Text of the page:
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Uganda-South Sudan trade

Ugandans’ hopes of a resurgence of trade links rise as civil war comes to an end

There is one very busy triangular area in down town Kampala along Ben Kiwanuka Street that got to be known as Arua Park. The triangle is where three streets namely Johnson, William and Ben Kiwanuka intersect.

Despite being looked at as a low end area, Arua Park is a big business hub that brings into the Uganda economy millions of US dollars from traders originating from South Sudan.

Arua Park
Arua Park

Before the war broke out in South Sudan in Dec 2013, over $500 million was being transacted every year through Arua Park. Though that may not be the case today, trade activity is slowly picking up and there is optimism that the situation could get much better when the warring factions of South Sudan tow the UN line of creating stability in Africa’s youngest country.

Despite the South Sudan civil war taking a significant toll on the Ugandan economy, things are slowly beginning to work out for the Ugandan manufacturers, agribusiness, traders, and the construction industry which all had been greatly affected.

According to bank of Uganda statistics, formal and informal exports from Uganda to South Sudan have been ongoing despite the volatile political situation.

Formal exports to S. Sudan are reported to have earned the country $80.83 million in financial year 2012/13, $236.28 million in 2013/14 and $308.54million in 2014/15.

On the other hand, informal exports stood at $127.6 million in financial year 2012/13, $125.3 million in 2013/14 and $113.67million in 2014/15. This underlines the importance of South Sudan to the Ugandan economy.

According to data collected in Juba by International Alert in early 2013 before the war broke out in December, it was found out that there were almost one million Ugandans engaged in provision of professional services, technical services, traders, and other services.

 

Many of them quit

All those, numbering about one million, were remitting thousands of dollars back home but the majority quit. Gideon Badagawa, the chief executive at Private Sector Foundation Uganda, is optimistic. He said while trade between Uganda and South Sudan has slowly picked, it is not yet to the level it was before the war broke out.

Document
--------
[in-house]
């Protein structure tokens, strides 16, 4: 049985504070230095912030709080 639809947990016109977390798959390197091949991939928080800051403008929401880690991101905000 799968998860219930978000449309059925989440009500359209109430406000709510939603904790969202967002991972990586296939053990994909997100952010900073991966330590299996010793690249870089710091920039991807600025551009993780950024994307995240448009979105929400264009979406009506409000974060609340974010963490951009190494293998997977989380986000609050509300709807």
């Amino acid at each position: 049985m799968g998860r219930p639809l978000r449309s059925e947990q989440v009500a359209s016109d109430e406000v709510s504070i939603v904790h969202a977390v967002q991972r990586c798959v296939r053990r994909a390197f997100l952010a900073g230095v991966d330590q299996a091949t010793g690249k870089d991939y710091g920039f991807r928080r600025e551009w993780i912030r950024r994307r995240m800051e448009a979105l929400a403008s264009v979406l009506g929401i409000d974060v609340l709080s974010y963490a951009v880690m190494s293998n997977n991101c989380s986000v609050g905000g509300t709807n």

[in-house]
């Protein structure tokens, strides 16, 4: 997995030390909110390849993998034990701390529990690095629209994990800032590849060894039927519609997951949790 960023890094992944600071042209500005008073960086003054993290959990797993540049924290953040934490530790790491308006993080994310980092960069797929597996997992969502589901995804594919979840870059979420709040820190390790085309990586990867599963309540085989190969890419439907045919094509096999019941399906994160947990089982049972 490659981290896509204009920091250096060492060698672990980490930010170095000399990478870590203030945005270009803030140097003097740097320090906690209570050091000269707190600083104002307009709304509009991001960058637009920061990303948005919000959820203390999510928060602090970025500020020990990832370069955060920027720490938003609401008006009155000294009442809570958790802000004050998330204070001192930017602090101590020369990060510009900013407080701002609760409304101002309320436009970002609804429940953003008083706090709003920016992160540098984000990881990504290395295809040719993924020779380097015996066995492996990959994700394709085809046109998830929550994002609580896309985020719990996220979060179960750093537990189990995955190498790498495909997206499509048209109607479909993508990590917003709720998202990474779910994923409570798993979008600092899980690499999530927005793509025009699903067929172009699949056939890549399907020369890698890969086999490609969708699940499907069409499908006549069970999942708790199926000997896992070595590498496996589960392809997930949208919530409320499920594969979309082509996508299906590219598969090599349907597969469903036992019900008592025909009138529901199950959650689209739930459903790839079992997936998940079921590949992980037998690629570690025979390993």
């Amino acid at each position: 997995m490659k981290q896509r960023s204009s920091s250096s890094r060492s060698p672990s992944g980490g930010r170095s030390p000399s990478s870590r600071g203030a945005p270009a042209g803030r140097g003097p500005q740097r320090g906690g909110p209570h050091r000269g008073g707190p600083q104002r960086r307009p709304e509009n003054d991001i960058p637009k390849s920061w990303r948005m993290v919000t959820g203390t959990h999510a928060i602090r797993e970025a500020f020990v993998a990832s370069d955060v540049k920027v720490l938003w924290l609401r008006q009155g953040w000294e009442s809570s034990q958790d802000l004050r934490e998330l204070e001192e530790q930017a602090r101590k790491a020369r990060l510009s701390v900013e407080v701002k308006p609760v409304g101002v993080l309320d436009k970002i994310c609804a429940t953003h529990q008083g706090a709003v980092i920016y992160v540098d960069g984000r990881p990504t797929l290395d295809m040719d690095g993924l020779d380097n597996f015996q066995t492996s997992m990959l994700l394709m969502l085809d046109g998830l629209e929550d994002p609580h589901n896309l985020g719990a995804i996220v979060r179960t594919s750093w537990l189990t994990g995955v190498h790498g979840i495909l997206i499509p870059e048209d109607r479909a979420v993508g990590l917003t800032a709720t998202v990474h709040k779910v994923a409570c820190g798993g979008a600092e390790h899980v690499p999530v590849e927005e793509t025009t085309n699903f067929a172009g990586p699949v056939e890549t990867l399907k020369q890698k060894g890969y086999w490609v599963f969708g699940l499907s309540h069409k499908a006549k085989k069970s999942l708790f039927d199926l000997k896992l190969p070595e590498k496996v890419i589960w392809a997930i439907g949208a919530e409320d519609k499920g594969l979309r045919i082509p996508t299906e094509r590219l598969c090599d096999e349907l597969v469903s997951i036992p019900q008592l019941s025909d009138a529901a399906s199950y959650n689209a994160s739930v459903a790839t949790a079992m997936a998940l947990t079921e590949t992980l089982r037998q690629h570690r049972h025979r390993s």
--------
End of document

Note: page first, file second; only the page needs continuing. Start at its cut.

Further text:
“The business people I have talked to are all waiting to see whether the peace agreement between the government of South Sudan and the rebel forces of Reik Machar will hold. If it holds then Uganda as a country will reap big,” he said.

“However, Ugandan manufacturers and other business people have concentrated their efforts on the DR Cong market, which is also doing very well. Many of the locally-manufactured goods are now finding their way to the DR Congo.”

Sudan busines

According to statistics from the Uganda Revenue Authority (URA), the value of formal exports to South Sudan in 2013 was Shs 895.7bn ($269 million).

At the Ministry of Trade and Industry, officials at the research department said the conflict in South Sudan had negatively affected trade and industry in Uganda. They said few traders are willing to take goods to South Sudan due to insecurity, which has affected Uganda’s exports.

Additionally, manufacturers are foregoing revenue and also meeting extra costs in form of storage and spoilage of some goods that were meant for the South Sudan market. If this goes on manufacturers will decrease production which is likely to result into laying off of some workers and also dampen demand for both local and imported raw materials.”

Transporters are also losing revenue as they cannot transport goods to South Sudan.

Abamwe Transporters, which plies the Juba route, indicated that business was completely closed fromDec.15, 2013 until mid-January 2014. Transporting goods to South Sudan resumed in mid January 2014 but at a very low level of one truck per week compared to ten trucks before the break out of the conflict.

Those who dare to transport the goods do it at a very high cost and at their own risk as the insurance policies do not cover the damages/losses caused by acts of war. Transporters were charging Shs 11m per truck before the conflict.

After the conflict, the demand for transport to South Sudan was very low and the prices fell to Shs 7.5 million per route. Truckers say they do not break even on this price but have to continue transporting so as to maintain cash flows to meet their short term obligations such as paying fuel supplies and repairs.

As a result of this conflict, Abamwe Transporters, which had a turnover of Shs 110 million per week from the ten trucks going to Sudan, is now making Shs 7.5 million from one truck per week.

The situation is not limited to Abamwe alone but also to other transports such as Aponye Transporters and Onacotram. The transporters also reported increased harassment and multiple roadblocks mounted by the army, police and even some armed militia inside South Sudan.

They demand for bribes to pass the road blocks, which has worsened the already bad situation of high costs. There are areas such as Bor in Jonglei State, Bentiu in Unity State and Malakal in Upper Nile State, which are now no-go areas because of the high insecurity risk caused by the conflict.

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